Clodoald renounced all claims to the throne and lived as a studious hermit and disciple of Séverin of Paris [fr], who led a solitary and contemplative life in a hermitage at the gates of Paris (on the site of the present Saint-Séverin Church in the 5th arrondissement). The young prince became his disciple and received from his hands the religious habit. Clodoald preferred a humble and quiet life of solitude, to a bright, but perilous life in a royal palace.[6] For some time he remained in his company, to be trained in all the monastic virtues. At the age of twenty, Saint Cloud left his hermitage and appeared before the Bishop of Paris surrounded by religious and civic leaders and members of the royal family. The bishop cut Cloud's long hair, which was a symbol of his royalty. Childebert and Clotaire, as they saw him as no threat, left him undisturbed and even gave him some inheritances to live more comfortably in the place of his retirement.

After Séverin's death, Clodoald left the surroundings of Paris and secretly retired to Provence. The inhabitants of the surrounding area came to him because they learned that Cloud had the gift of healing.[6] Saint Cloud remained there eleven years, and then went back to his first hermitage, where the people greeted his return with joy.

At the people's request, he was ordained a priest by Bishop Eusebius of Paris in 551 and served the church for some time.[2] His humility and his charity were praised. Clodoald could not endure these honours for long, and to avoid them, retired to a hill along the Seine, two leagues below Paris, in a place called Novigentum (the present commune of Saint-Cloud). Here among the fishermen and farmers, he led a life of solitude and prayer, and built a church, which he dedicated in honor of Martin of Tours.

As soon as the place of his retreat was known, disciples came to place themselves under his direction. Some cells were first built, soon a monastery became necessary. According to tradition, Clodoald had a monastery with a chapel built and endowed with the goods that the kings, his uncles, gave him. He lived seven years in his monastery, among his brothers, giving them an example of all the virtues. He died there on September 7, 560 at the age of thirty-eight.[6]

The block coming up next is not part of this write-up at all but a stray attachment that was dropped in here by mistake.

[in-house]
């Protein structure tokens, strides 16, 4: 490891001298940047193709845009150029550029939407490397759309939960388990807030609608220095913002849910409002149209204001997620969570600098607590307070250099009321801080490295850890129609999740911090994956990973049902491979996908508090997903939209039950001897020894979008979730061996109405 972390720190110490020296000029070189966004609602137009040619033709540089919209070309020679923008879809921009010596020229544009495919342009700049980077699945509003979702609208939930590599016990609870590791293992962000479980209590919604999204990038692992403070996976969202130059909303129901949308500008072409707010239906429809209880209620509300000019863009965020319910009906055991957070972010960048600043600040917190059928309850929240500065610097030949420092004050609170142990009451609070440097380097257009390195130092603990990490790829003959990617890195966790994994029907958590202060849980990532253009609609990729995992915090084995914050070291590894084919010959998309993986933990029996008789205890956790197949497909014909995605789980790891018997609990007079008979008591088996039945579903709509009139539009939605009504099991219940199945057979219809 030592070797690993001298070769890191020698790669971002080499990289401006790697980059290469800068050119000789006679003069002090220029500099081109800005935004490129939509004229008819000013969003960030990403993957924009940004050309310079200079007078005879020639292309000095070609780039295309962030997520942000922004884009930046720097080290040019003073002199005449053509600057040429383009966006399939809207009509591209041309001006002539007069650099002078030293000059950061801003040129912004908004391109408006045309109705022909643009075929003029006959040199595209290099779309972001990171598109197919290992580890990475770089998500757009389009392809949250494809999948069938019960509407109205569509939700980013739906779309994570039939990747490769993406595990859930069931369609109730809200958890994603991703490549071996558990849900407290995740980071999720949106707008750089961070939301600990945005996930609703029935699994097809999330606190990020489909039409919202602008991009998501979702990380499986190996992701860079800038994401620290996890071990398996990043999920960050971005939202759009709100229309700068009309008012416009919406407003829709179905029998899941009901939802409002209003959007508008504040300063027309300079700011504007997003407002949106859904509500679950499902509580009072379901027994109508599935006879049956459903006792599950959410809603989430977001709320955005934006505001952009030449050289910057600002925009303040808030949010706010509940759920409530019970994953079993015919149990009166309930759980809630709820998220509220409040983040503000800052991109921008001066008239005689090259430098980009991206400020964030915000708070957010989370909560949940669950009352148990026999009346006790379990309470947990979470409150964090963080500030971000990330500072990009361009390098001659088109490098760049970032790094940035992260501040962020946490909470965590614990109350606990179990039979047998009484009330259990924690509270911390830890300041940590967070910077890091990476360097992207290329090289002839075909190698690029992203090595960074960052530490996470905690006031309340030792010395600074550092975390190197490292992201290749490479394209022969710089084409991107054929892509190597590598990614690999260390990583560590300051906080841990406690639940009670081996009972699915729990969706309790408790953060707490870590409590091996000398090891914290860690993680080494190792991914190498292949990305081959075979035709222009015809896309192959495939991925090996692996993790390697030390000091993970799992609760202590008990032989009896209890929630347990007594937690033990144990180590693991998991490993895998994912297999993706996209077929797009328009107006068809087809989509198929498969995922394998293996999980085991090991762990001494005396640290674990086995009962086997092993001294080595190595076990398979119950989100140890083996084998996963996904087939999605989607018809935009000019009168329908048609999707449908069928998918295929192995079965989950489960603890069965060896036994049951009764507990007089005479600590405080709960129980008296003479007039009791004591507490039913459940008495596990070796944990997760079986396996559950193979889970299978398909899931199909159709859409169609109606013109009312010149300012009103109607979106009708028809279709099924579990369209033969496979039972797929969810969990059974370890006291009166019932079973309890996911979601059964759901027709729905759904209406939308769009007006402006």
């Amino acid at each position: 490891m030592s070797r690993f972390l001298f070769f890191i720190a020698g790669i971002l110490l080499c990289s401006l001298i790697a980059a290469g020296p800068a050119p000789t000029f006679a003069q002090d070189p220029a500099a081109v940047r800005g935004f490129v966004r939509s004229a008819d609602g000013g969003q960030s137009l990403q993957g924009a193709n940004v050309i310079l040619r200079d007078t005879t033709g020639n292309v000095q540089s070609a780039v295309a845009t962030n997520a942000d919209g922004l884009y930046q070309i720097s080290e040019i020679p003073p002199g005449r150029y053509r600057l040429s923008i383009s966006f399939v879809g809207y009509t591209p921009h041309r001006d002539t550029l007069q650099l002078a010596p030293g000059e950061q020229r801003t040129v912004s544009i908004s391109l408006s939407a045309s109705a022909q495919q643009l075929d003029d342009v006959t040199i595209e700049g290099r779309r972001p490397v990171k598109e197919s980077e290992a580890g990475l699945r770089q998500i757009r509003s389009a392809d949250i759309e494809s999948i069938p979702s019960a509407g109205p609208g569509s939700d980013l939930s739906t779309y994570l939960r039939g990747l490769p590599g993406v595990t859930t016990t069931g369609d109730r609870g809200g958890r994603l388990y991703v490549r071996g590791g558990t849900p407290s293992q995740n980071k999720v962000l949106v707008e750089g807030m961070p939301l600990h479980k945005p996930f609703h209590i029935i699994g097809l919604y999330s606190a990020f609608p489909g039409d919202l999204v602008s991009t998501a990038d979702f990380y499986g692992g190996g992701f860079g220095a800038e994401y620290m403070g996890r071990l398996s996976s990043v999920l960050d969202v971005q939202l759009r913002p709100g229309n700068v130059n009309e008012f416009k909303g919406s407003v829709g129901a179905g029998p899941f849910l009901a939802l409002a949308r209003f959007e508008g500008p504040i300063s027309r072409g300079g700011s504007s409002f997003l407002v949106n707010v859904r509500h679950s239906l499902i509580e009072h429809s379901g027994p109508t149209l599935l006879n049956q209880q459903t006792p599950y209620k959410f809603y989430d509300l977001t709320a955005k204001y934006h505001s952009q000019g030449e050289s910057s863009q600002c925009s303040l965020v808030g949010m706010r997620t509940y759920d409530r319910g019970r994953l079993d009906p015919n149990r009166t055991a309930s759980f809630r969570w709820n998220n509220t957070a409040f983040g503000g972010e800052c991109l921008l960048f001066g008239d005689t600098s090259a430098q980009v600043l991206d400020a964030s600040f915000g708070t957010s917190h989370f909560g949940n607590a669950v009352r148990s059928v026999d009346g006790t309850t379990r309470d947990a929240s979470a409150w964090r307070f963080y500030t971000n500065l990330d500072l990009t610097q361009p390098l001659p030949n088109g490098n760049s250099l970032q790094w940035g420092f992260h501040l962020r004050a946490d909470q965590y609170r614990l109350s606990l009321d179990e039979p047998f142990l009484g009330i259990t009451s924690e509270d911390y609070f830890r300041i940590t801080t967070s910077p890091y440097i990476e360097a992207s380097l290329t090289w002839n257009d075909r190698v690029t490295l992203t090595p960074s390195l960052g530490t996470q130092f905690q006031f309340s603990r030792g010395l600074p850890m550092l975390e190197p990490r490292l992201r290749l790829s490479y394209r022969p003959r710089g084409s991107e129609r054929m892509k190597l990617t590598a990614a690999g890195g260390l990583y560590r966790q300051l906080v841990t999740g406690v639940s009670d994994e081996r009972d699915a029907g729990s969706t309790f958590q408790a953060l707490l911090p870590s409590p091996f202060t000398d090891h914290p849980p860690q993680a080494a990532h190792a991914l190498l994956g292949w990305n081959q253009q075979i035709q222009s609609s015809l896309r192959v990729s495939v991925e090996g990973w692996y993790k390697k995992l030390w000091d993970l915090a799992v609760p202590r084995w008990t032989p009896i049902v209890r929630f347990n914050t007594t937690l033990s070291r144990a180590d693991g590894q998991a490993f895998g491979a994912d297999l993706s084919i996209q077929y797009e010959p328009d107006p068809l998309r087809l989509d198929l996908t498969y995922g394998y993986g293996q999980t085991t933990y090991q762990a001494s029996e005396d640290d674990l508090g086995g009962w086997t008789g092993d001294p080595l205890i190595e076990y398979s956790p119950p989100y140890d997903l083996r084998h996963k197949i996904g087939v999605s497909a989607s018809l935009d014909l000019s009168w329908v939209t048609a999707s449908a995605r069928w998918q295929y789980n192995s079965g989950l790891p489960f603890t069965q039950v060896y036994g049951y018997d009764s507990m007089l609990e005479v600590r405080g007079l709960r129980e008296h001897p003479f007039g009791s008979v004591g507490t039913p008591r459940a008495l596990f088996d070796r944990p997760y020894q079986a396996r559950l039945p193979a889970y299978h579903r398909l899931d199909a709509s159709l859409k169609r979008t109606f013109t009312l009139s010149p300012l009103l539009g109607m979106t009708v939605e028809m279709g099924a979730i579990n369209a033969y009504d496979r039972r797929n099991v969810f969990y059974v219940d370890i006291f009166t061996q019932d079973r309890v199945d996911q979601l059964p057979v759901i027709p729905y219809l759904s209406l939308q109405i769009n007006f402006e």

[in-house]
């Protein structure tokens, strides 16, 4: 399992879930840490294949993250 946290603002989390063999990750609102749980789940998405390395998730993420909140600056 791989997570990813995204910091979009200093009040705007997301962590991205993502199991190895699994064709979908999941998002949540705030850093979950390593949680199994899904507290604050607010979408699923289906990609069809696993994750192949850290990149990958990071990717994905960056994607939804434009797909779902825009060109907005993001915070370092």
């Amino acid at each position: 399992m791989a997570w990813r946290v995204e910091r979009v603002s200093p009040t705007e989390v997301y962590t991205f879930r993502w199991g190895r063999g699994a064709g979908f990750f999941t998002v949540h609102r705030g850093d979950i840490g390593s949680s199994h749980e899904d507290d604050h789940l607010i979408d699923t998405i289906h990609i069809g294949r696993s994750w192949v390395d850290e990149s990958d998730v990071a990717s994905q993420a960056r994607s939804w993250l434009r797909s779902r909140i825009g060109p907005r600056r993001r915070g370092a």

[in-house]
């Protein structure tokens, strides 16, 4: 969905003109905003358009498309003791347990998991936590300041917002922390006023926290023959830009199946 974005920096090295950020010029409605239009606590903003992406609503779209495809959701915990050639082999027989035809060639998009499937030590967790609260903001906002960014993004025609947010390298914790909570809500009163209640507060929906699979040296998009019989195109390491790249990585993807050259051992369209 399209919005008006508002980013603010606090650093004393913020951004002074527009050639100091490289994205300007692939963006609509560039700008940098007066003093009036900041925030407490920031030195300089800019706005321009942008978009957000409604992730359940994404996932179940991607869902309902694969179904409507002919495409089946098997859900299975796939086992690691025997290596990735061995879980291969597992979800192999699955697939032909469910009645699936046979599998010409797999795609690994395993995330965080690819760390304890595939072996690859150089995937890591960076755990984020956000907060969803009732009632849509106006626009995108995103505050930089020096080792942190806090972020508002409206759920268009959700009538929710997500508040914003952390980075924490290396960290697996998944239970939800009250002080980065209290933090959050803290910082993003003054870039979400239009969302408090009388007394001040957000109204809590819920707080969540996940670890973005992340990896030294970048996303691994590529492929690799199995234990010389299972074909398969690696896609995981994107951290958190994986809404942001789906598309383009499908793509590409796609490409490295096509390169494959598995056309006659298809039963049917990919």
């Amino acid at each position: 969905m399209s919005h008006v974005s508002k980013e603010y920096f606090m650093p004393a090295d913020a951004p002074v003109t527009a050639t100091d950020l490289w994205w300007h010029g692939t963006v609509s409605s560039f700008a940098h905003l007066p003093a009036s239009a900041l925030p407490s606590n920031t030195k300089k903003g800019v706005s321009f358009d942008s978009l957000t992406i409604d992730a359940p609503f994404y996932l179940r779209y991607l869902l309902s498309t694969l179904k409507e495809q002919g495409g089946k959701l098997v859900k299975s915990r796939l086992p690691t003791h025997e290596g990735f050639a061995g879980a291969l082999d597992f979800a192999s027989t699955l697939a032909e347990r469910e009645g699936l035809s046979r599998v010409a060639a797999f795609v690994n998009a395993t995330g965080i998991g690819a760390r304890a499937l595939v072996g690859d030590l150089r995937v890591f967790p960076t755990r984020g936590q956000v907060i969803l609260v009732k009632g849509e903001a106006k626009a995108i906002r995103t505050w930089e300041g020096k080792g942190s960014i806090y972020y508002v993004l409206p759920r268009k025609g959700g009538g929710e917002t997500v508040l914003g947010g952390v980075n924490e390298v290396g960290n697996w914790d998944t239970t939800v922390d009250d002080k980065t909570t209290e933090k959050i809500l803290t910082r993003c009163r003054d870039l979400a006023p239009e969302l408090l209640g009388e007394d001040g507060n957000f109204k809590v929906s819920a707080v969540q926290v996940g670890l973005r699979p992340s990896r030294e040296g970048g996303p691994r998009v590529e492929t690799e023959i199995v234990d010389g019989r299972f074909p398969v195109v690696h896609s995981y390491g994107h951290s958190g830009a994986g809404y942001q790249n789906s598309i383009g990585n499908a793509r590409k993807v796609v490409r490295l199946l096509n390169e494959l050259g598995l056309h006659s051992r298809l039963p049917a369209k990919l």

VenerationEdit

According to legend, Clodoald predicted his death in advance, which was followed by several miracles, which occurred near his tomb. Clodoald was then canonized and the hamlet quickly transformed into a place of pilgrimage, where huge crowds flocked. Novigentum then changed its name to "Sanctus Clodoaldus" (Saint-Cloud) in his honour. The abbey is now a collegiate church of canons regular called Église Saint-Clodoald [fr] wherein his relics are kept.[2] St. Cloud, Wisconsin, and St. Cloud, Minnesota, are in turn named after the French town.

Clodoald's feast day is September 7.

Clodoald in the artsEdit

  • In his History of the Franks, Gregory of Tours recounts the struggles for power between the children of Clovis, and after having mentioned the murder of his two brothers, dedicates a few lines to Clodoald: "They could not take the third, Clodoald, who was saved by the help of brave warriors; despising an earthly kingdom, he consecrated himself to God, and, having cut his hair with his own hand, he was made a cleric. He persisted in good works, and died a priest."
  • A painting by Sébastien-Melchior Cornu (1804–1870) depicting Saint-Clodoald decorates the chapel of the Elysée Palace.

See alsoEdit

ReferencesEdit

  1. ^ a b Jones, Terry. "Cloud". Patron Saints Index. Archived from the original on 2007-03-07. Retrieved 2007-03-04.
  2. ^ a b c d e f Rabenstein, Katherine (November 1998). "Cloud (Clodoald, Clodulphus) of Nogent". Saint of the Day, September 7. Retrieved 2012-03-08.
  3. ^ Monastère du Magnificat (2006-09-27). "Saint Cloud or Clodoald". Lives of the Saints. Archived from the original on 2007-04-22. Retrieved 2007-03-04.
  4. ^ Moroldo, Arnaldo. "Le Traitement de la Fricative Laryngée Sourde Germanique en Francais, Occitan et Italien" (PDF). The University of Nice-Sophia Antipolis. p. 49.
  5. ^ a b c "Venerable Cloud (Clodoald) the Abbot-Founder of Nogent-Sur-Seine Near Paris", Orthodox Church in America
  6. ^ a b c "Saint Cloud, (Saint Clodoald) the Patron Saint of the Diocese of Saint Cloud (522 – c. 560)", Roman Catholic Diocese of Saint Cloud